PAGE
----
The US Food and Drug Administration (FDA) has announced that a future vaccine against the coronavirus pandemic might be given emergency approval before the end of trials which are designed to ensure its safety and effectiveness.
The disclosure was made by the head of the US Food and Drug Administration, Stephen Hahn, during an interview with the Financial Times. He said that a request for such extraordinary approval would have to come from the vaccine developer.
He also promised that any review of a potential COVID-19 vaccine in the United State will be transparent to the public and with any clearance or approval is driven by data alone.
During the interview, Stephen Hahn said, ‘’If they do that before the end of Phase Three, which involves large-scale human testing, we may find that appropriate. We may find that inappropriate, we will make a determination.’’
He, however, insisted he was not acting under pressure from President Donald Trump, who has been pushing hard for a vaccine, saying one might be ready before US elections November 3.
The FDA head said, “This is going to be a science, medicine, data decision. This is not going to be a political decision.”
Three Western drugmakers are in the third phase of their clinical trials involving tens of thousands of participants. These 3 drugmakers are AstraZeneca, which is in partnership with Oxford University in UK, Moderna, which is collaborating with the US National Institutes of Health and the Pfizer/BioNTech alliance.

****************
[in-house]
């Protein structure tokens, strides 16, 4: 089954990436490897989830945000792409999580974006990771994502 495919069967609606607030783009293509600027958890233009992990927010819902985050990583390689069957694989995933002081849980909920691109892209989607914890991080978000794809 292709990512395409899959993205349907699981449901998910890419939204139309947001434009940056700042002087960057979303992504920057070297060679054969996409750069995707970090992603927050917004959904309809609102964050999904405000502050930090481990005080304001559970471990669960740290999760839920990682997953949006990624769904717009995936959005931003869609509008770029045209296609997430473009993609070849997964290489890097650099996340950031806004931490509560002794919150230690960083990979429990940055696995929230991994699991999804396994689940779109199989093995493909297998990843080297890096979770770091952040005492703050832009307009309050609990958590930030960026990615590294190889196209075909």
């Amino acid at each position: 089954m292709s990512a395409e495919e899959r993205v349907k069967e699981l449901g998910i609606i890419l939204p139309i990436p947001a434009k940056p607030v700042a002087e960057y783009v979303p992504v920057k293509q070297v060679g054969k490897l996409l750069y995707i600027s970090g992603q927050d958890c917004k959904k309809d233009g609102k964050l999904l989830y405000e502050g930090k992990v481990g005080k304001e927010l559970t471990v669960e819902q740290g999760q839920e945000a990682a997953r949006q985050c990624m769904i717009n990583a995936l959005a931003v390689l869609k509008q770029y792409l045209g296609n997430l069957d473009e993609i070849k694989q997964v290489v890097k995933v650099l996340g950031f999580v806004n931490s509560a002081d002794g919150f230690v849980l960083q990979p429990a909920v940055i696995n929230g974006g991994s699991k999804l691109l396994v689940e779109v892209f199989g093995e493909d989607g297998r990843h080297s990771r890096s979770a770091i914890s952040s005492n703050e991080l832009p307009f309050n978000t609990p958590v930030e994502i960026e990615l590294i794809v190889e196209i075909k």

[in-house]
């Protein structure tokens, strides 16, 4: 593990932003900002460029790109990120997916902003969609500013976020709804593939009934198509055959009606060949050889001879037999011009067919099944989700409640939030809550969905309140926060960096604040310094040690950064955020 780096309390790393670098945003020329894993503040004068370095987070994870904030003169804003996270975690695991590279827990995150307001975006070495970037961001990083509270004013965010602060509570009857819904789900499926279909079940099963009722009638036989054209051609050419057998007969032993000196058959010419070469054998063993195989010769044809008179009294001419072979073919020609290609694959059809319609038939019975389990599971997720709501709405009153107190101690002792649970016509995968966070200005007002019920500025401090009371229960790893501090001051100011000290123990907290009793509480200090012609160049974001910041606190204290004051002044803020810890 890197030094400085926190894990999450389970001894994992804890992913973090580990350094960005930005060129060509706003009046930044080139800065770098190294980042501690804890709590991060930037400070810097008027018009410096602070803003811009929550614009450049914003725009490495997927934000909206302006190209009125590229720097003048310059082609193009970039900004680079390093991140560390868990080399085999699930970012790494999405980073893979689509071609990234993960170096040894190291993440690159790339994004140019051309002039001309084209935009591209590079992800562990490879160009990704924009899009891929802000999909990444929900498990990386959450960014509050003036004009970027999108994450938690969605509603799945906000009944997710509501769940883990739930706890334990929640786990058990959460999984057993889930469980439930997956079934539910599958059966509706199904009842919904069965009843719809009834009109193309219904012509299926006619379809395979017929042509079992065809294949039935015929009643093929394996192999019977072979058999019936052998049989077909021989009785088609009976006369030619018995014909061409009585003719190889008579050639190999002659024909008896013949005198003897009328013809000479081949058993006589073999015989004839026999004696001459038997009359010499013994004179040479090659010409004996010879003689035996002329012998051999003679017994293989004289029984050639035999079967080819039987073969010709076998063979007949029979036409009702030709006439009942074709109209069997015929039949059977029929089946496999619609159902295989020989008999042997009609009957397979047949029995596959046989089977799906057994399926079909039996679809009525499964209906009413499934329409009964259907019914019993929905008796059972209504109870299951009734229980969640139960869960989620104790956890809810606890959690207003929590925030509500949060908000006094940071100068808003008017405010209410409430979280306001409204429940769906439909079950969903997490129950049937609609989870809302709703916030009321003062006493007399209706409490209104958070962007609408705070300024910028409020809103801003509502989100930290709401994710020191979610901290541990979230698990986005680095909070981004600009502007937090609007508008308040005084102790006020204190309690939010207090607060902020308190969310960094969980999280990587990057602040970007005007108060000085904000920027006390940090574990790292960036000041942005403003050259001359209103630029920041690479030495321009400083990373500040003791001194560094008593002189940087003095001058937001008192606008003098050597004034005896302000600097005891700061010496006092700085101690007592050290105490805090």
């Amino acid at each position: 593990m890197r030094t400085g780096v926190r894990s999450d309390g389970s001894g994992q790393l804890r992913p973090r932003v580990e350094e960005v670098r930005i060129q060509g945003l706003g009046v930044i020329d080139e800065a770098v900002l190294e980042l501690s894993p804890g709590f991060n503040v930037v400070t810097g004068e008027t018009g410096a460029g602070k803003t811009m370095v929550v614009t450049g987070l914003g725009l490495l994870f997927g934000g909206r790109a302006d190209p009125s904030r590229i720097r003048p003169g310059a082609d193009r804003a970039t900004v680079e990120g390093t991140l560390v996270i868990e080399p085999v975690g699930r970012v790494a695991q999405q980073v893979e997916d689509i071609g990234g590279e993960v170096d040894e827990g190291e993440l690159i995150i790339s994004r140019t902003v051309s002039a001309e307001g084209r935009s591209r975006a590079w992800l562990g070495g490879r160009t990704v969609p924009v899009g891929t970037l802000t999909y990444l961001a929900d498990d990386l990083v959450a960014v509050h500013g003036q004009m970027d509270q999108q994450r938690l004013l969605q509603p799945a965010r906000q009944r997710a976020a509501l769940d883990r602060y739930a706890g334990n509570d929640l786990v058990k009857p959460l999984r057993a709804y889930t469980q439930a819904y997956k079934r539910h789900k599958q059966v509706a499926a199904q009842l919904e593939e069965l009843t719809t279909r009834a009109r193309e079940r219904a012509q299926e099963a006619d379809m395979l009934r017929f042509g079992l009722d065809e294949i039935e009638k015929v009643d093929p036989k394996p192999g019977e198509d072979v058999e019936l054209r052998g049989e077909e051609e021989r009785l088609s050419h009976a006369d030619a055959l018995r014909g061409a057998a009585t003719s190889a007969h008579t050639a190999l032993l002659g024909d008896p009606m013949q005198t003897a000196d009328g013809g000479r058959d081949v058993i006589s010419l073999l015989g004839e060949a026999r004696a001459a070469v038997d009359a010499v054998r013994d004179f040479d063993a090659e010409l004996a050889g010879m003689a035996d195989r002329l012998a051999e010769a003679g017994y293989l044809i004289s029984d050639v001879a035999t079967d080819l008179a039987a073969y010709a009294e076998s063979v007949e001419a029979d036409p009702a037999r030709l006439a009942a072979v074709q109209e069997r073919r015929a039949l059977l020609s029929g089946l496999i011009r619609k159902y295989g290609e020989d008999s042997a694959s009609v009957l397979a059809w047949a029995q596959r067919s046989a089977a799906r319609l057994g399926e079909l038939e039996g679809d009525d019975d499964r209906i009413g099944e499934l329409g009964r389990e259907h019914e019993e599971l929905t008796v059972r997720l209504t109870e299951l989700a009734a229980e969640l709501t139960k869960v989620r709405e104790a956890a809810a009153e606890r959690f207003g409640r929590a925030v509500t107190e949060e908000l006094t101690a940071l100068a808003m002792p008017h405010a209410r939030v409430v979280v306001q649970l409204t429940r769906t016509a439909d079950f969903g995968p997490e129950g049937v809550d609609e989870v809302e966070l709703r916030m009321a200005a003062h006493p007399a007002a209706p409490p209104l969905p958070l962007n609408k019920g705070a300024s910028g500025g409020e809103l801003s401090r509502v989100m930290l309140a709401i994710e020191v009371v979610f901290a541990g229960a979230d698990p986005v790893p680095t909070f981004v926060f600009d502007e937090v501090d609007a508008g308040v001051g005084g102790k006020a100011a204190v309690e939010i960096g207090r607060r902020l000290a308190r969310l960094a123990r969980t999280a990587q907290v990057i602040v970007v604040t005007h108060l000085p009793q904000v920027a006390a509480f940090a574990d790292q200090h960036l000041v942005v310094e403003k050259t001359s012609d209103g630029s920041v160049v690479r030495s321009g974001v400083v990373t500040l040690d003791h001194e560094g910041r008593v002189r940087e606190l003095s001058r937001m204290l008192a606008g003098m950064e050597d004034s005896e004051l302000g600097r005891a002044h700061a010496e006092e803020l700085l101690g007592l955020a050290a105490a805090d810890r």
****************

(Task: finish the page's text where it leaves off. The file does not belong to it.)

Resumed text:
The experimental vaccine was given to half of the participants in such trials, whereas the other half are given a placebo. Under normal procedures, test administrators must wait probably for months to see whether there is a statistically significant difference in the infection rate of the 2 groups.
Hahn revealed that an emergency authorization would not necessarily cover everyone but might be granted for specific, high-risk groups.
He said, ‘’Our emergency use authorization is not the same as a full approval.’’
Hahn apologized last week for overstating the benefits of blood plasma-based therapy during a press conference with President Donald Trump.
He has faced mounting criticism from the medical community for giving in to political pressure from the Trump administration, especially with 2 incidents.
Apart from the one stated above, in March, the FDA gave emergency authorization for the use of hydroxychloroquine to treat COVID-19 after Trump on several occasions praised its use. The authorization was later withdrawn in June after serious side effects emerged.